Professor Ryan Prendergast Wins Professor of the Year in Humanities

May 7, 2019
Dr Prendergast holds his award plaquePresentation Speech by Jonathan Bearden (Spanish, Microbiology 2020)

To begin, I’d like to say that Dr. Prendergast is the most enthusiastic lecturer I’ve had the chance to take a class from here at UR. His passion in the field of Spanish, and the unique classes that he offers are second to none. These courses range from Medieval Spanish literature to debates in societal issues we face today. I’ll be the first to say, it takes a special person to get a group of young adults excited to read and study 16th century Spanish literature. You could compare it to reading Shakespeare, but in another language.

I nominated Professor Prendergast for SA Professor of the year because I recognize that he truly cares about his students as individuals, as well as the process of learning. His assignments are always meaningful, and I personally have improved so much as a writer in both Spanish and English.

He’s not afraid to teach controversial topics like his “Censorship” course where, especially today, the topic is very relevant. And were it not for Professor Prendergast, I would never have gotten around to reading Don Quijote in its 800 page glory, even as a Spanish major.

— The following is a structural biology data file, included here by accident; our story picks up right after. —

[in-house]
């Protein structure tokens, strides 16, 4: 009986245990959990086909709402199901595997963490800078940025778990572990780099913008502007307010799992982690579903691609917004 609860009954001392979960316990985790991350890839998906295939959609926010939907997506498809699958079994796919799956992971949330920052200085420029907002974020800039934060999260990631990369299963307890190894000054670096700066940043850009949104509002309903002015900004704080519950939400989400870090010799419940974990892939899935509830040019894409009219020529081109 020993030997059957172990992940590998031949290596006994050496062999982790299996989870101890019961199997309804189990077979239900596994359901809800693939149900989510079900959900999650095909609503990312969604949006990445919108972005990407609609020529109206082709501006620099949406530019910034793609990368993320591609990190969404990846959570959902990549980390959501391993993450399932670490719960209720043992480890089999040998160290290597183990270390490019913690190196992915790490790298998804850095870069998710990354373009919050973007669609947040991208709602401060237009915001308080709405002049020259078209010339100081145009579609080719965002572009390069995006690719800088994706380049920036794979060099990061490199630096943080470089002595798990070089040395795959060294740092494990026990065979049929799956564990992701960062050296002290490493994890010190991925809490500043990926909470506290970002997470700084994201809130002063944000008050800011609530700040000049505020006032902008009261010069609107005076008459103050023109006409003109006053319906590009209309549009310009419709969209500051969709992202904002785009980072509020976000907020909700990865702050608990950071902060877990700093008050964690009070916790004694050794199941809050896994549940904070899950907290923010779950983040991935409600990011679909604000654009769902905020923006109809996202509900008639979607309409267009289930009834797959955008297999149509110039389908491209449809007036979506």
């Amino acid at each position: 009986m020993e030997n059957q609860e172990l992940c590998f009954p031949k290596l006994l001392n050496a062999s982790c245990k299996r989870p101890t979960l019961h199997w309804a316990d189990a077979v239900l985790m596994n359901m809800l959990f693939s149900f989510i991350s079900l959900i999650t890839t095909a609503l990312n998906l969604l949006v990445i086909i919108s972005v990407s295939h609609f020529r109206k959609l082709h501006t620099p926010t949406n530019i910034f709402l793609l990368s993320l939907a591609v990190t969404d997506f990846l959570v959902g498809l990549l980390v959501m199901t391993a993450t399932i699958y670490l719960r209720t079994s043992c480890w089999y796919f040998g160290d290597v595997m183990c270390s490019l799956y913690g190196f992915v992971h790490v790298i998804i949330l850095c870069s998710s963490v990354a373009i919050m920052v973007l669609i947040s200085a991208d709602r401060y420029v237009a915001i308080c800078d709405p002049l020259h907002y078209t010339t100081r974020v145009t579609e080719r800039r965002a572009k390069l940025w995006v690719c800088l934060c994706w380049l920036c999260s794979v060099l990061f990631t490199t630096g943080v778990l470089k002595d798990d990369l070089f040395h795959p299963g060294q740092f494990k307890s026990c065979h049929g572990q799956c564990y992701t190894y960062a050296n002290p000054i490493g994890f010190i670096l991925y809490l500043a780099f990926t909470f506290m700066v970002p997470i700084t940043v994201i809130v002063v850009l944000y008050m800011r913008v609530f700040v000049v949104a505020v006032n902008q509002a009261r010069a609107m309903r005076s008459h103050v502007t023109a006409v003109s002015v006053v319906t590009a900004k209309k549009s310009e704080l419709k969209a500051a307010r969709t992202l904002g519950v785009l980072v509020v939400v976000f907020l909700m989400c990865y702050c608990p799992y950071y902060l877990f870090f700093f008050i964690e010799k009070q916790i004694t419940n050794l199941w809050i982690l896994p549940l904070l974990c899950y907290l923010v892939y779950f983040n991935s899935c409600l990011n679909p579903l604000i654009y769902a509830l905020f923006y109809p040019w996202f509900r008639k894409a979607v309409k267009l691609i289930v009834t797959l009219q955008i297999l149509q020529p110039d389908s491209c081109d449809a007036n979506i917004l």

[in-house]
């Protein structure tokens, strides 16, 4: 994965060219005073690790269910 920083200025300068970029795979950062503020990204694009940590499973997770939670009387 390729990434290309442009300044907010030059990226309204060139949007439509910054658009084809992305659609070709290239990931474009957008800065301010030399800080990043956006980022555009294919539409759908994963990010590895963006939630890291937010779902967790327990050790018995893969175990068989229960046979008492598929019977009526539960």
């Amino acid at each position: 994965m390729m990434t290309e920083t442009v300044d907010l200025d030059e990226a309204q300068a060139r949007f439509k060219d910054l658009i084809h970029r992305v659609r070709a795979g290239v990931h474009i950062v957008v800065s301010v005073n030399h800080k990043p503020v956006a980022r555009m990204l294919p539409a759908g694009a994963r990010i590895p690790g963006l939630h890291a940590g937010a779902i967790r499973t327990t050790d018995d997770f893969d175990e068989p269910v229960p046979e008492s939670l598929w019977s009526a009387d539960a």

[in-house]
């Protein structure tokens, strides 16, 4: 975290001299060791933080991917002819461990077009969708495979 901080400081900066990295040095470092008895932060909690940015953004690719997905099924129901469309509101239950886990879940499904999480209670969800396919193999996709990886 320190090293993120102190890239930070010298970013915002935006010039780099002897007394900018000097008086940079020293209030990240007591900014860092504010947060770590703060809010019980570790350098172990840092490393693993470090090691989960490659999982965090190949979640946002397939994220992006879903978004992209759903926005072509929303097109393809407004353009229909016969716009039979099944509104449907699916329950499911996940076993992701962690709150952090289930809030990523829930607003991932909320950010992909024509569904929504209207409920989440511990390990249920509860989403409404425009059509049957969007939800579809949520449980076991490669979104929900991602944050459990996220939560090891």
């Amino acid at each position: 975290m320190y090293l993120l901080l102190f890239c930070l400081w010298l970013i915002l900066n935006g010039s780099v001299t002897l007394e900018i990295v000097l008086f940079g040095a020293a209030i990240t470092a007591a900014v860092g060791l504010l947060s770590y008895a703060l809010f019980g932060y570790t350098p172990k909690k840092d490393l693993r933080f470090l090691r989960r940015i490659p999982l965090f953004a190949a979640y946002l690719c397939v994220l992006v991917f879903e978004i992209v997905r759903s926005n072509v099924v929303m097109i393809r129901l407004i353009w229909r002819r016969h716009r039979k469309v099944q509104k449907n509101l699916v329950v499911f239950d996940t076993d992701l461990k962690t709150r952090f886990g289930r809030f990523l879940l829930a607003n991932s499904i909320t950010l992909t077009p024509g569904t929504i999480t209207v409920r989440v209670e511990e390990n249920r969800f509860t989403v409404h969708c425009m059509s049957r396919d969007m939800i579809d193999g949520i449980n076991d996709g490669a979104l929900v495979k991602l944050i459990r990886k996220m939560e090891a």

Dr. Prendergast also brings his students snacks and candy on occasions, never forgetting to celebrate life’s small events, or just because. He invites other professors from different departments within the humanities to his classes as guests, and he always makes it a point to include visits to different resources offered by the university in his classes, including the rare books archive and the digital media studies lab.

He has also encouraged me to apply to be a Fulbright Scholar, and without this, I would not have had the confidence to begin the application process.

Over the course of the academic year, Professor Prendergast has taught his students many life lessons, whether he knows it or not. The four most important lessons for me are: 1) to always ask questions; 2) to always question authority; 3) that tilting at windmills is a good thing; and, 4) that in your journey through life, you need to find yourself a Sancho Panza.

Dr. Ryan Prendergast is a perfect example of a professor that makes the University of Rochester such a unique and enriching place to learn.